Ukraine and Romania will jointly develop a grain export control plan that will help to protect Romanian farmers. This activity will last for the next 30 days. This was announced by Romanian Agriculture Minister Florin Barbu.
The Romanian minister’s statement came after the Ukrainian side had proposed to the European Commission as well as Romania, Poland, Bulgaria, Slovakia and Hungary an export control plan for wheat, corn, sunflower and rapeseed to protect local markets.
On Tuesday Bucharest approved the introduction of export licenses for a range of agricultural products for export to five eastern EU countries.
“The export licenses for Ukrainian companies will come into force in 30 days. During this time, Romania will also create a clear import licensing procedure for Romanian farmers and processors,” he said.
Barbu also expressed confidence that this mechanism, proposed by the European Commission and “adopted by Ukraine and agreed by us in favor of farmers, will be fully functional”.
According to him, Romania will issue import licenses only to domestic farmers and food processors who need to replenish stocks, and not to intermediaries. The official added that food safety checks will be carried out on all imports.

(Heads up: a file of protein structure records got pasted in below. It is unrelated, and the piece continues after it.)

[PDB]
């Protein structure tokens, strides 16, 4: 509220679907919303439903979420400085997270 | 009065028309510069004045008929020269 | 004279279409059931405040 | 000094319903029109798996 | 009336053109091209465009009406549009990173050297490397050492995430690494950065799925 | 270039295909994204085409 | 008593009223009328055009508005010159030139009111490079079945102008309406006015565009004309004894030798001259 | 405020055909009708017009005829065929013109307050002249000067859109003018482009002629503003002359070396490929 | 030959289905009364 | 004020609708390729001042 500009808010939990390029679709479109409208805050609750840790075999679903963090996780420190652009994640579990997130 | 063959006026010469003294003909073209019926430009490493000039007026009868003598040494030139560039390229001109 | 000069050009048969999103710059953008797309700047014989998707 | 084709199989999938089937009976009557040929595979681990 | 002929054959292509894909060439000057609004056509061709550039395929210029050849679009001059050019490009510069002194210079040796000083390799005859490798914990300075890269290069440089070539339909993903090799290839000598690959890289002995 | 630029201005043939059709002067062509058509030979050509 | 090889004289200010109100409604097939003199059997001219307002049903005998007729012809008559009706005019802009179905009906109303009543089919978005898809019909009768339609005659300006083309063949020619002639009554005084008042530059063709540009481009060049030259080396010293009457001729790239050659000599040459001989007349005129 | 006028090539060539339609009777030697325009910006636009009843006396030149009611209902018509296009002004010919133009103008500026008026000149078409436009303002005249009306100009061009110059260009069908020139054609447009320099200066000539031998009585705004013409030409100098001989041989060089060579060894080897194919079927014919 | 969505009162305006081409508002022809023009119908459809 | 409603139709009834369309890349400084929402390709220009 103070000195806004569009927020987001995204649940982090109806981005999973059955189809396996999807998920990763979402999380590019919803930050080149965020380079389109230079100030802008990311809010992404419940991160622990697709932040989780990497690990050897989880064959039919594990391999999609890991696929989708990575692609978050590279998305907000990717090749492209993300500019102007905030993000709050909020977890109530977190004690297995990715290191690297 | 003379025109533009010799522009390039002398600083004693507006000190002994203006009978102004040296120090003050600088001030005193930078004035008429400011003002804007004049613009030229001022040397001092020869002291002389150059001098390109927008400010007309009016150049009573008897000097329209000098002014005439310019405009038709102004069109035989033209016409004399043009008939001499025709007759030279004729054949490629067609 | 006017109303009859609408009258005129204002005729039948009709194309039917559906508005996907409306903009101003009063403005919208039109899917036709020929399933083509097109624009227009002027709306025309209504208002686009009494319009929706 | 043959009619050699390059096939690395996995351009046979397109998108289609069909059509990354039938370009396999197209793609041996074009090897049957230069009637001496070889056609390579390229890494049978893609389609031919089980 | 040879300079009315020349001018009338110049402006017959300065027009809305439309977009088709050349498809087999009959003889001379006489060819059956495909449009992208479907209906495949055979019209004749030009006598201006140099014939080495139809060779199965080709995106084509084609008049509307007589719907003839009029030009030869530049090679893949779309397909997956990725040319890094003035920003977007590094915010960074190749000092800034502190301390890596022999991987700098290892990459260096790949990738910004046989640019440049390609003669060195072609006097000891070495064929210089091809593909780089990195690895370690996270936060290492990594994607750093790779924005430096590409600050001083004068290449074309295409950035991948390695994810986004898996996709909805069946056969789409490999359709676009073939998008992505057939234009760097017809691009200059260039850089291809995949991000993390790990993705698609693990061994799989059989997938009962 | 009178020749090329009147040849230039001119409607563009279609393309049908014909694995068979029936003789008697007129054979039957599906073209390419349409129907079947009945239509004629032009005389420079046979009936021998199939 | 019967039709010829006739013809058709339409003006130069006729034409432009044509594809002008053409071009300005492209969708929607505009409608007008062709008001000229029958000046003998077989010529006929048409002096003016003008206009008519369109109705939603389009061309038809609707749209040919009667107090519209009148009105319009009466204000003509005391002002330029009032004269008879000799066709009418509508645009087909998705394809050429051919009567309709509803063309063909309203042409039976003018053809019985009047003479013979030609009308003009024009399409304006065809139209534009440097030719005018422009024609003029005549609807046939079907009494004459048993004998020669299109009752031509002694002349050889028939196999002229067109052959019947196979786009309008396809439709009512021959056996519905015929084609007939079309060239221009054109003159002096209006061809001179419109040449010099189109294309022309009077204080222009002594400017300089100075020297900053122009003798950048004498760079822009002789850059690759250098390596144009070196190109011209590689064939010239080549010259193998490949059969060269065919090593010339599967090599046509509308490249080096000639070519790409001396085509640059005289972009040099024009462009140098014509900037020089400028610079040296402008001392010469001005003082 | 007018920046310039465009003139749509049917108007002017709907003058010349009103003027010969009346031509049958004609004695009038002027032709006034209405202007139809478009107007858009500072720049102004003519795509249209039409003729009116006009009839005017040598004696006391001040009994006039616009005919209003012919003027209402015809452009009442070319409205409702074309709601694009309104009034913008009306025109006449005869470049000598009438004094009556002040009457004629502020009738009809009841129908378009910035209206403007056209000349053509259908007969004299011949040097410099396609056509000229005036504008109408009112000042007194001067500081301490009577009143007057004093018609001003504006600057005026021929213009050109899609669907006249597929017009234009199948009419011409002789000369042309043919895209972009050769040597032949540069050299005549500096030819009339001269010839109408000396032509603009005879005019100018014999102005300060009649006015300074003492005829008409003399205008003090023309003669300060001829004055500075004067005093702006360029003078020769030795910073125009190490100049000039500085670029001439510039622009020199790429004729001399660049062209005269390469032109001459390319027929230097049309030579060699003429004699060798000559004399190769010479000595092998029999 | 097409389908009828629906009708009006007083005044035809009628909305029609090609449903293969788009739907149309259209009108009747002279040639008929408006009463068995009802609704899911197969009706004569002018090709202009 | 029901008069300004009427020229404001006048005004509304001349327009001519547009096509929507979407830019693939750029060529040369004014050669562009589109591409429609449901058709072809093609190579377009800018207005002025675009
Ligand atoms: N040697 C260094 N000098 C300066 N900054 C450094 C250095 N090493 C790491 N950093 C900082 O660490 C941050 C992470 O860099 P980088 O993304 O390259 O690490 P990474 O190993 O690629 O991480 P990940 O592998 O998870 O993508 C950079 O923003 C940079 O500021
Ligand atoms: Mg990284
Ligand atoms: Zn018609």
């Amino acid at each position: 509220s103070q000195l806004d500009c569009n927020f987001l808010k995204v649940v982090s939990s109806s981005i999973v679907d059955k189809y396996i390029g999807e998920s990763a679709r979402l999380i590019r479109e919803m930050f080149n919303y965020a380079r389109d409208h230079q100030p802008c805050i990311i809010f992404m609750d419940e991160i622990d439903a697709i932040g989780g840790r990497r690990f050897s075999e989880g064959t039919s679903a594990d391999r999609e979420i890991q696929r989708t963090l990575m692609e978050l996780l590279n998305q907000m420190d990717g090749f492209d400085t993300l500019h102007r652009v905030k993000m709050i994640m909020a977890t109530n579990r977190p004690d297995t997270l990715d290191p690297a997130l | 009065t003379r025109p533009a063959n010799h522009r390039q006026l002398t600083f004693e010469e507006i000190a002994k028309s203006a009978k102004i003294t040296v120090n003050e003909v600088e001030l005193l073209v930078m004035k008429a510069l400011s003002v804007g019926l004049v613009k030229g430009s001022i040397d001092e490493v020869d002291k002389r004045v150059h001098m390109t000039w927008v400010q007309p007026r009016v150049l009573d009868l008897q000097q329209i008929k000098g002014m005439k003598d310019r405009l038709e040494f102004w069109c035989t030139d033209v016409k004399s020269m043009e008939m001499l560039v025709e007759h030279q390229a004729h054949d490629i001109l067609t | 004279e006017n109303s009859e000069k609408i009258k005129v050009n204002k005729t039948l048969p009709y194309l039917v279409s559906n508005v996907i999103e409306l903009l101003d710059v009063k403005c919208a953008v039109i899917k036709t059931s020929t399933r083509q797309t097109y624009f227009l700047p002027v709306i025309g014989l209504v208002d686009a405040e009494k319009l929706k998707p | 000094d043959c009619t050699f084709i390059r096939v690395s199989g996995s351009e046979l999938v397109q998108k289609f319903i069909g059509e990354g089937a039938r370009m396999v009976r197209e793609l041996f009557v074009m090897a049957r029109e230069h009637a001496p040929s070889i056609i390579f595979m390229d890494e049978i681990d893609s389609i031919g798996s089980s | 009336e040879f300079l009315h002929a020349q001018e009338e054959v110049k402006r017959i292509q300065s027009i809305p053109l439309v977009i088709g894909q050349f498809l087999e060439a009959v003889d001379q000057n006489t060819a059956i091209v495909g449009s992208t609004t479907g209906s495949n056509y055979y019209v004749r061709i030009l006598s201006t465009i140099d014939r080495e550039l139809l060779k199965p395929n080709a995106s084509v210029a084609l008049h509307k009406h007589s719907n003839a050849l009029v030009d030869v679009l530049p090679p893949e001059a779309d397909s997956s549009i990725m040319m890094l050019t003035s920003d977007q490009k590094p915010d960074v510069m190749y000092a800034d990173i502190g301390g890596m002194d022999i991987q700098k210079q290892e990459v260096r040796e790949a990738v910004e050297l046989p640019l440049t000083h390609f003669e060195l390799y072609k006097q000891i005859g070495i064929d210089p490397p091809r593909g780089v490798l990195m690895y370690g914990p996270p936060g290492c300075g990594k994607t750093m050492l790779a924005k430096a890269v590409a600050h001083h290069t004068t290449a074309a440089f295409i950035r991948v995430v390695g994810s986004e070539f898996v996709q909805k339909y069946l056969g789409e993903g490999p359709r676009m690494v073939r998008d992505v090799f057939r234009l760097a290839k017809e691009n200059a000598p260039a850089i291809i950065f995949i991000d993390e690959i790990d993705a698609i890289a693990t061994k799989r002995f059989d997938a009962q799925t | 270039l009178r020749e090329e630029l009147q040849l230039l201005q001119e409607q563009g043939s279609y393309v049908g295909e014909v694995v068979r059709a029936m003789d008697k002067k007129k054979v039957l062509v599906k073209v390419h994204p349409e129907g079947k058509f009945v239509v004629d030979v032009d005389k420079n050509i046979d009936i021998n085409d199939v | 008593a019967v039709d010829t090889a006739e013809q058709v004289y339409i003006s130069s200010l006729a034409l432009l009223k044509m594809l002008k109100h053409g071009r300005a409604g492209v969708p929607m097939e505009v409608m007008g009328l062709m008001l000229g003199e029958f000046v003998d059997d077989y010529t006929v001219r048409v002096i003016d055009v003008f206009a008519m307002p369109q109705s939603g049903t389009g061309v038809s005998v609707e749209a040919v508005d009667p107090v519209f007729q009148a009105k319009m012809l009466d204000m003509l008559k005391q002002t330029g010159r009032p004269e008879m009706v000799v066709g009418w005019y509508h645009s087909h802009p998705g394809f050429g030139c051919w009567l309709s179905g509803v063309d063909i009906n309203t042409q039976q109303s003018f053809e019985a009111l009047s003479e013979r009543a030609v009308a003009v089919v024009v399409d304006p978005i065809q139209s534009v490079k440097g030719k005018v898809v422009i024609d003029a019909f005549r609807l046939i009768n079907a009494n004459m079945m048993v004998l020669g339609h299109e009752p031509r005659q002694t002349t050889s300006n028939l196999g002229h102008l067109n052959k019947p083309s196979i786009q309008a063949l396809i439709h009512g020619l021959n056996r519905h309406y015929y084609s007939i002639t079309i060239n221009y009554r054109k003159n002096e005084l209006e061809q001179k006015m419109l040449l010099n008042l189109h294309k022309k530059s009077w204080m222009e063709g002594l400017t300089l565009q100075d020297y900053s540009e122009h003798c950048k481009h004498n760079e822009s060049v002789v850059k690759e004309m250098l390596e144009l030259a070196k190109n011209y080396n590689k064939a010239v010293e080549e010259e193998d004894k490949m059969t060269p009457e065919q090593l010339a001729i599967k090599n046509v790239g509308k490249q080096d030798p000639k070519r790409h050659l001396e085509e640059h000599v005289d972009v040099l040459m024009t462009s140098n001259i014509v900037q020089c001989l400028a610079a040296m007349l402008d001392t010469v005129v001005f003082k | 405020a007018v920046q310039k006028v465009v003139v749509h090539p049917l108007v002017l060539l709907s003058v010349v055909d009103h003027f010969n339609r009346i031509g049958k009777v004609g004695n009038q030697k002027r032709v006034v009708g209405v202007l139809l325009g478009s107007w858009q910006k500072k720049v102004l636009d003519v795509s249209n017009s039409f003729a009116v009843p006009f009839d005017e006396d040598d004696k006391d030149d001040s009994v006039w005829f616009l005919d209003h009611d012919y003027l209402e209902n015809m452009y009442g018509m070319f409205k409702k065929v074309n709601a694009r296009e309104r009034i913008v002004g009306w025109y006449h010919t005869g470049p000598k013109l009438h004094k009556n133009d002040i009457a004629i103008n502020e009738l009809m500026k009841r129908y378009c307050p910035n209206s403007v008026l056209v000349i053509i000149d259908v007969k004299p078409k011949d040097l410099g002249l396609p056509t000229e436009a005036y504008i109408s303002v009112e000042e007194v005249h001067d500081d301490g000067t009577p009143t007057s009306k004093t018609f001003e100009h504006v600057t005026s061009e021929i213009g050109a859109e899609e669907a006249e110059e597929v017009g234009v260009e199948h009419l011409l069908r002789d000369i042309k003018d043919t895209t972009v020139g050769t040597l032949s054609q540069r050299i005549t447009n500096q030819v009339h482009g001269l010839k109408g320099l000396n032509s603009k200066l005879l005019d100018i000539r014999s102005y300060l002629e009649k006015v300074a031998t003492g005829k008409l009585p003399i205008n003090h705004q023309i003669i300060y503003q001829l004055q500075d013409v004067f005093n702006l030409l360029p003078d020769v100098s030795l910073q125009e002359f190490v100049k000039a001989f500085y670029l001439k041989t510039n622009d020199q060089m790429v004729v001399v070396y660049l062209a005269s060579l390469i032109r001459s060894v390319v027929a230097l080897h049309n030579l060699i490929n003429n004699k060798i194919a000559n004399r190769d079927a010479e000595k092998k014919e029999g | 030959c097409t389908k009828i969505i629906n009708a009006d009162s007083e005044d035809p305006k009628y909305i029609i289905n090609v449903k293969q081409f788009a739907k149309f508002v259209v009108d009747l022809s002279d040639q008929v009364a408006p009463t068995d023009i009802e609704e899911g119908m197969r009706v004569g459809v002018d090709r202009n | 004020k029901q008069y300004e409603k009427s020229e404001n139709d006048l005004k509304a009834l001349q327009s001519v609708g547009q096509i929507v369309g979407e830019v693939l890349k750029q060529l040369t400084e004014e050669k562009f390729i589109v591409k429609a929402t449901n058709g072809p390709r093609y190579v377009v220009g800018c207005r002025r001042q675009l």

Romania is among five eastern EU countries, along with Bulgaria, Hungary, Poland and Slovakia, that faced a surge of Ukrainian grain’s import after the start of Russia’s large-scale military aggression against Ukraine.
As reported in these countries, this situation distorted local markets and sparked farmer protests, leading the EU to approve restrictions on Ukrainian grain imports, but allowing agriculture-products to transit to other countries until 15 September.
Last week, Poland, Slovakia and Hungary announced that they would continue the embargo unilaterally. In turn, Ukraine filed a complaint against these three states with the World Trade Organization.
The Ukrainian government proposed to the European Commission and neighboring countries an export control plan for four crop groups (wheat, corn, sunflower and rapeseed) to protect local markets in different countries.